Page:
21 Londoners fined for breaking emergency measures rules

Mayor Ed Holder said bylaw enforcement officers started patrolling Saturday and found multiple occasions where people were not following rules laid out under the Emergency Management and Civil Protection Act. 

Bylaw officers were the most busy dealing with skateboarders

A boarded up playground at an LMHC family focused townhouse complex on Southdale Road in London, Ont. (LMHC)

Twenty-one Londoners were hit in the pocket book for not respecting physical distancing rules in public places this past weekend.

Chief Municipal Law Enforcement Officer, Orest Katolyk said bylaw officers also issued numerous warnings to people.

Katolyk, along with 16 other officers, began patrolling Saturday and found multiple occasions where people were not following rules laid out under the Emergency Management and Civil Protection Act. 

On a regular weekend, between two and four bylaw officers are working.

The act has allowed the city to close playgrounds, golf courses, skate parks and dog parks, with provincial orders shuttering non-essential businesses. 

"The busiest area was skateboard parks throughout London," said Katolyk.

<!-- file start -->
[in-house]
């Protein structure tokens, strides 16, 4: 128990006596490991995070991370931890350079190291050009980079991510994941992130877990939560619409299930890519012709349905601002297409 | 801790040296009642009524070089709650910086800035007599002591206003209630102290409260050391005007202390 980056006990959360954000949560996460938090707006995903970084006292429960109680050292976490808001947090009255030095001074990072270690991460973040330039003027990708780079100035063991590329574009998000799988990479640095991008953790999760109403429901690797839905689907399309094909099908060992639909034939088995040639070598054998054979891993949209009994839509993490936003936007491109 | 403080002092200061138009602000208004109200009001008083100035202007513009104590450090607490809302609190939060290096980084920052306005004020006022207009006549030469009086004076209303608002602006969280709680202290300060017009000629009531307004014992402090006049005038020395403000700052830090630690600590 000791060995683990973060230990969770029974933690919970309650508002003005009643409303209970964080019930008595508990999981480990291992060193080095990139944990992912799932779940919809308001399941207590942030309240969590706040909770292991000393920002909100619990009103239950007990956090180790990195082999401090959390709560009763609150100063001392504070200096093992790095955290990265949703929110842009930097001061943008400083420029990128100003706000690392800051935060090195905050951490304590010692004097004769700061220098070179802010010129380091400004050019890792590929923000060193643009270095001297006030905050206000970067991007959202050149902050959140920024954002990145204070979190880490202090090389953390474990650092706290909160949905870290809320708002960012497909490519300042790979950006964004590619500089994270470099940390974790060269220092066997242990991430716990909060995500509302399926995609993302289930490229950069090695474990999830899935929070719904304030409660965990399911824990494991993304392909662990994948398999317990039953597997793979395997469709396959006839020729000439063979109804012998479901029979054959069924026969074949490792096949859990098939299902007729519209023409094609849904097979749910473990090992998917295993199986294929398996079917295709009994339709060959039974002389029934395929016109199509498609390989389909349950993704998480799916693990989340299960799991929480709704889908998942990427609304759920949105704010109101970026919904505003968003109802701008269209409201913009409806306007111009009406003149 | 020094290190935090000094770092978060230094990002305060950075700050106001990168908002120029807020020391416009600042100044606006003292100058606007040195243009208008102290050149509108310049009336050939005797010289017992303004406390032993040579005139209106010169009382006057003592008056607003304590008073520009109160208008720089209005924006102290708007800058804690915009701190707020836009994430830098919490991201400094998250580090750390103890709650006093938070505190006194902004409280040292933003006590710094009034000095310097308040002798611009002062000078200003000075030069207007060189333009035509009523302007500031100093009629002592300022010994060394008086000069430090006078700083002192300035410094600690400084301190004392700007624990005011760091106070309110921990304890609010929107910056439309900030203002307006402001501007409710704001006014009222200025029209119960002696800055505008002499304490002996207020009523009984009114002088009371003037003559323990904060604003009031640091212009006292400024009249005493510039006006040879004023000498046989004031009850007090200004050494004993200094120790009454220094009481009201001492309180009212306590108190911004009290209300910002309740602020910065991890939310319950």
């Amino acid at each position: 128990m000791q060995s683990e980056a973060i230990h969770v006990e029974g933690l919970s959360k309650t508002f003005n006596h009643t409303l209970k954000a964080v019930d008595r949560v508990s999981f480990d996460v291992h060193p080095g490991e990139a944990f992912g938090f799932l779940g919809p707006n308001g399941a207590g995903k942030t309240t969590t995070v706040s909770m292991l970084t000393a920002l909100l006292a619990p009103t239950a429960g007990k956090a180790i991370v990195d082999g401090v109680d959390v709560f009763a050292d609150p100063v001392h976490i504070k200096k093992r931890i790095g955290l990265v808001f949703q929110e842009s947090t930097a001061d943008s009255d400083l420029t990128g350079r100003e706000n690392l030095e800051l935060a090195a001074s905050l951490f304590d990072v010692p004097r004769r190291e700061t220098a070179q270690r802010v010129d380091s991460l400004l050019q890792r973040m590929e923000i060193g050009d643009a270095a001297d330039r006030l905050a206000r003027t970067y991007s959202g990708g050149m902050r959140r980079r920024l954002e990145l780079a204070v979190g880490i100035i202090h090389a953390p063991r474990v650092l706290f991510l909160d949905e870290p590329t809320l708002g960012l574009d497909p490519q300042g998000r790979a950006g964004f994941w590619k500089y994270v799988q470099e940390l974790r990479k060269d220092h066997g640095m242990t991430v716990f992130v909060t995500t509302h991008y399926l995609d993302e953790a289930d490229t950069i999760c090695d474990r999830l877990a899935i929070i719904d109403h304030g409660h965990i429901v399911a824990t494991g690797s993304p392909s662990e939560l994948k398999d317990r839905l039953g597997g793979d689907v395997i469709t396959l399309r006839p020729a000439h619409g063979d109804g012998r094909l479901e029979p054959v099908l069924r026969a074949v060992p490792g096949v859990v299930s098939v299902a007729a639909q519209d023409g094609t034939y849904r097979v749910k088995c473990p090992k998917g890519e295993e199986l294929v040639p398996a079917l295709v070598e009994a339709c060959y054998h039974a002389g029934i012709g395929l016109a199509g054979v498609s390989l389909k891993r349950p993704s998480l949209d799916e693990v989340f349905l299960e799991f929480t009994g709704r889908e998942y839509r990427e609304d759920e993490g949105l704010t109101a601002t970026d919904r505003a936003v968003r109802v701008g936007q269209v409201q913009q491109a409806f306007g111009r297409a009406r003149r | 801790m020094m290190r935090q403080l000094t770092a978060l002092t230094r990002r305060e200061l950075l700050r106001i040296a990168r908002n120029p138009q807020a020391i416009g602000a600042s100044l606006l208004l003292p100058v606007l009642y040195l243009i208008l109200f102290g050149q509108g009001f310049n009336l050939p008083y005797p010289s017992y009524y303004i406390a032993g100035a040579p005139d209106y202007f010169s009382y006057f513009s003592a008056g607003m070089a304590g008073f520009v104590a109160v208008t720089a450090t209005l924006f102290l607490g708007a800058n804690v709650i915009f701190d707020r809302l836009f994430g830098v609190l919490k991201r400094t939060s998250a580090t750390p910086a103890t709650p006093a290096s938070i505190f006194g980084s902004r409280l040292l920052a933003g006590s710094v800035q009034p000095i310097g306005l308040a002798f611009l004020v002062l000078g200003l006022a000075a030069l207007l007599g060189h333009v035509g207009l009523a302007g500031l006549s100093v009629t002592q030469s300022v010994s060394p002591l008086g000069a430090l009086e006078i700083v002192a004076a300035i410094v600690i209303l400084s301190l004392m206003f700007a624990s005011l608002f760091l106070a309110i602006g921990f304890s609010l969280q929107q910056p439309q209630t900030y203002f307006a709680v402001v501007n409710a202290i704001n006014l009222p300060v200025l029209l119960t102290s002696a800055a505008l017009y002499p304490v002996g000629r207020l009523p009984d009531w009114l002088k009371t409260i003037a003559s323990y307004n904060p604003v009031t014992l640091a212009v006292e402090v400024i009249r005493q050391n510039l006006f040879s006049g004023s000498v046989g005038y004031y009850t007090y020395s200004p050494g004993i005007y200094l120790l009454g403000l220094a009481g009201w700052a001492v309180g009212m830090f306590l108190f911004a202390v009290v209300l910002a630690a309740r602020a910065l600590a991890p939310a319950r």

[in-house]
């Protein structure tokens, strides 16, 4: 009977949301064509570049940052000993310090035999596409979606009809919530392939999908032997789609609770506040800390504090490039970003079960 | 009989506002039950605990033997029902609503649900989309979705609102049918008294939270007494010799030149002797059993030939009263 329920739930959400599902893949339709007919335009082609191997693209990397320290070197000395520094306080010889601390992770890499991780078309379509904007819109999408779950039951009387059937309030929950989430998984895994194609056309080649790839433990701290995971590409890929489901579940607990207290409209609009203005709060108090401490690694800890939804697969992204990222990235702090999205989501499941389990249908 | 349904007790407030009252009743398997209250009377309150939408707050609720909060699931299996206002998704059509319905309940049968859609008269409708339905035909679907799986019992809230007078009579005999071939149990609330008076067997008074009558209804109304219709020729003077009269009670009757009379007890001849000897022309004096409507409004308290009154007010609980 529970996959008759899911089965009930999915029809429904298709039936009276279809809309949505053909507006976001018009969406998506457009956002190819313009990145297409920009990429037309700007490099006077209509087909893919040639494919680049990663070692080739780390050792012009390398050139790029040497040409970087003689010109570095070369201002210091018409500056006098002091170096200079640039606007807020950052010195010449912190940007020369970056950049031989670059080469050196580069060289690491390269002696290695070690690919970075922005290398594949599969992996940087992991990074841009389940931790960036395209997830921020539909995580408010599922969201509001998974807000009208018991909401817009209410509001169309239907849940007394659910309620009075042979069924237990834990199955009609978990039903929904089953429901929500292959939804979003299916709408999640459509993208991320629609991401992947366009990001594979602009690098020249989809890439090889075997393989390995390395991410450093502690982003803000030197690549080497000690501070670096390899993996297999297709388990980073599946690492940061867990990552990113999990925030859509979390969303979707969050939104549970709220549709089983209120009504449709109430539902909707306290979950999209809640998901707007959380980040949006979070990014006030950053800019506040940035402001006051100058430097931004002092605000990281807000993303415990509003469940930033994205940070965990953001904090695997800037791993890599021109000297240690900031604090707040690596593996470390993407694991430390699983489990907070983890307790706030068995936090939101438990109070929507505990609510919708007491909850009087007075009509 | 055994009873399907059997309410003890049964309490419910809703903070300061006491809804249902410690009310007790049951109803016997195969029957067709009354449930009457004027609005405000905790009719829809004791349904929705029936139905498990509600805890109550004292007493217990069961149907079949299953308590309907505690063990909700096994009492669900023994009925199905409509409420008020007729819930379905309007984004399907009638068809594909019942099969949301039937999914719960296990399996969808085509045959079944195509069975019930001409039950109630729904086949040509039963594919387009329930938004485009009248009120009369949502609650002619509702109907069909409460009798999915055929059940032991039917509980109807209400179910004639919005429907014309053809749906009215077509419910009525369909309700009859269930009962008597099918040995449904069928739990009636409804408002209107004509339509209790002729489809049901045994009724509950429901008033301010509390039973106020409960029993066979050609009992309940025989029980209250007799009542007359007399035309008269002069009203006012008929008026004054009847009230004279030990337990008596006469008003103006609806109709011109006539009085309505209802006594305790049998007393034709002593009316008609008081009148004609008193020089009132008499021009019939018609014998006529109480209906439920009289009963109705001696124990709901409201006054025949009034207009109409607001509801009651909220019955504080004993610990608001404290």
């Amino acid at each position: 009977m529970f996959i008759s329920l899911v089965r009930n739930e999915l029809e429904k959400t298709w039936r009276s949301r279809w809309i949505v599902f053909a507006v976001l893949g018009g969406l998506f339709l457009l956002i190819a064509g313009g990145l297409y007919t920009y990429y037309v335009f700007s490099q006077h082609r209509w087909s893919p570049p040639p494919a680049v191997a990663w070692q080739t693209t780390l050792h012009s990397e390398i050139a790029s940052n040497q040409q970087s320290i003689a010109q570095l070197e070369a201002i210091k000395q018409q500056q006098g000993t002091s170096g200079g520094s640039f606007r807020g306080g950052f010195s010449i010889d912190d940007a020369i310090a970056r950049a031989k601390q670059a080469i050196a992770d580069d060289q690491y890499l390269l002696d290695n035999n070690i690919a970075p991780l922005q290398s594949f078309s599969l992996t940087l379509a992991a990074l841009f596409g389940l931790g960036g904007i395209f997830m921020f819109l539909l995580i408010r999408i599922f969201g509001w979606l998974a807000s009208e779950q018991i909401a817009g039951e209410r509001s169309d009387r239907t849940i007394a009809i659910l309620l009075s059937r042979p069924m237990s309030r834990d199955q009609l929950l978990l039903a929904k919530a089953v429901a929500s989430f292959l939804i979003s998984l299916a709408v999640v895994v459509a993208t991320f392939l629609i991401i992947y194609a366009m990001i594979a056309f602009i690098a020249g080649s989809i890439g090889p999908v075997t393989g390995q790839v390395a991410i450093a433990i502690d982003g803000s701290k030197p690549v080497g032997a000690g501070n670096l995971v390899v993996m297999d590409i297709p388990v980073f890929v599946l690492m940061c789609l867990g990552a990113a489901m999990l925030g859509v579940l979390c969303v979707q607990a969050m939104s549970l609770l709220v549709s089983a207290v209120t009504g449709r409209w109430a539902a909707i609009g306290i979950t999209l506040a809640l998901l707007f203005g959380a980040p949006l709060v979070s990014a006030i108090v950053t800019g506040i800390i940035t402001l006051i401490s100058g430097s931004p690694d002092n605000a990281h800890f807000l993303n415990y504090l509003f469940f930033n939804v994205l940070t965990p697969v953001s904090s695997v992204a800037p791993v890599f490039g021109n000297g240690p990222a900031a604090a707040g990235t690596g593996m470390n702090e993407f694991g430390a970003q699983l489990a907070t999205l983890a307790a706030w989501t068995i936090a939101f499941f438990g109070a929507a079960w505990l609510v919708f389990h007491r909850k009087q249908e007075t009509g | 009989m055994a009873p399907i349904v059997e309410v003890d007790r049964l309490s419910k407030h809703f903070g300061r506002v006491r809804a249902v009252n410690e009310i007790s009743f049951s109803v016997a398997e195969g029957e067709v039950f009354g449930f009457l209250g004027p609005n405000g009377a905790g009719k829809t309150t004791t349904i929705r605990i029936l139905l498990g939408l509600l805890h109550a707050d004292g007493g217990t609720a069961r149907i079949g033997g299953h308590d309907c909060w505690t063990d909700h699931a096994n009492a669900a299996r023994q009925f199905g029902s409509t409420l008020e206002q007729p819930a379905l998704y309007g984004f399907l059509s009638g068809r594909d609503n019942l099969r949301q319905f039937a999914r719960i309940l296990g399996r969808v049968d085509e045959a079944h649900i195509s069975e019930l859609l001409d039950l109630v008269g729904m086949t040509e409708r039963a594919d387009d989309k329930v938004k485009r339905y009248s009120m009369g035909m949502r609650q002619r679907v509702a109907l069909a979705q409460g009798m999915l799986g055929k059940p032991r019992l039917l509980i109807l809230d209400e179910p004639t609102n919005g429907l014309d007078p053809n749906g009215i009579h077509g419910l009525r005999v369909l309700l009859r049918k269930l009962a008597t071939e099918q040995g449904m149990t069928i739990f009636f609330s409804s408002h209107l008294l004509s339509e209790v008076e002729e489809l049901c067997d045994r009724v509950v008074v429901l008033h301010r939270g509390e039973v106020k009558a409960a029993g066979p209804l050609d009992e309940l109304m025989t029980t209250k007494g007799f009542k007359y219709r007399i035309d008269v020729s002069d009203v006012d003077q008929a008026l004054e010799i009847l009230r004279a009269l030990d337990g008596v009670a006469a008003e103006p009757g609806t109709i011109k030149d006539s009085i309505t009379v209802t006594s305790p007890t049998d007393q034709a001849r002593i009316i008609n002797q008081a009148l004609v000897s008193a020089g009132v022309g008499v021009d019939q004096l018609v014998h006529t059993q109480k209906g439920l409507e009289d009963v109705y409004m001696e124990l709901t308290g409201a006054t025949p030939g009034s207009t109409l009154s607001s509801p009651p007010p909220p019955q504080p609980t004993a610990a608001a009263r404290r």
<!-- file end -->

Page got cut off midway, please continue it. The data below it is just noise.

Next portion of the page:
"We also had police backup, which was very helpful because there were a few incidents where people were refusing to identify themselves."

Failing to comply with an order results in a $750 fine. Obstructing a person enforcing an order is $1,000. All 21 Londoners received the lesser fine, although with the victim and administrative surcharges, the total bill is $880.

Katolyk said the rules should be very clear.

"When you go into a park these days it's a different setting. There's danger tape around playground equipment, around the multi-use courts. There's signage everywhere," he said.

"It's simply people refusing to abide by this emergency order. The vast vast majority of Londoners are trying hard, they're making sacrifices and they're adhering to these provincial emergency orders," Katolyk added.

"But there are a few, and it's specifically with skateboard parks where the people seem to think that this won't affect them."

Mayor Ed Holder commented on the charges on CBC's London Morning on Monday. "I guess if we can't provide education or people aren't prepared to be educated, we have to educate their bank accounts." 

Tip Line

Holder said the city's information line, set up at the end of March to field calls from concerned citizens, has been working well and has reduced calls to 9-1-1. 

"A lot of well-meaning people have called in, sometimes more than once for the same situation," Holder said.

"Most of it's in terms of social behaviour, some calls are in terms of questions about businesses and whether they should or should not be open." 

Londoners can either send an email to or call 519-661-4660 between 8:30 a.m and 4:30 p.m., Monday to Friday.

Emergency Management and Civil Protection Act Orders:

  • Engaging in activities at closed outdoor structures, including playgrounds, courts, skate parks and golf courses.
  • Opening non-essential businesses.
  • Gathering in groups more than five people.
  • Disobeying federal quarantine orders.
  • Businesses price-gouging for essential services.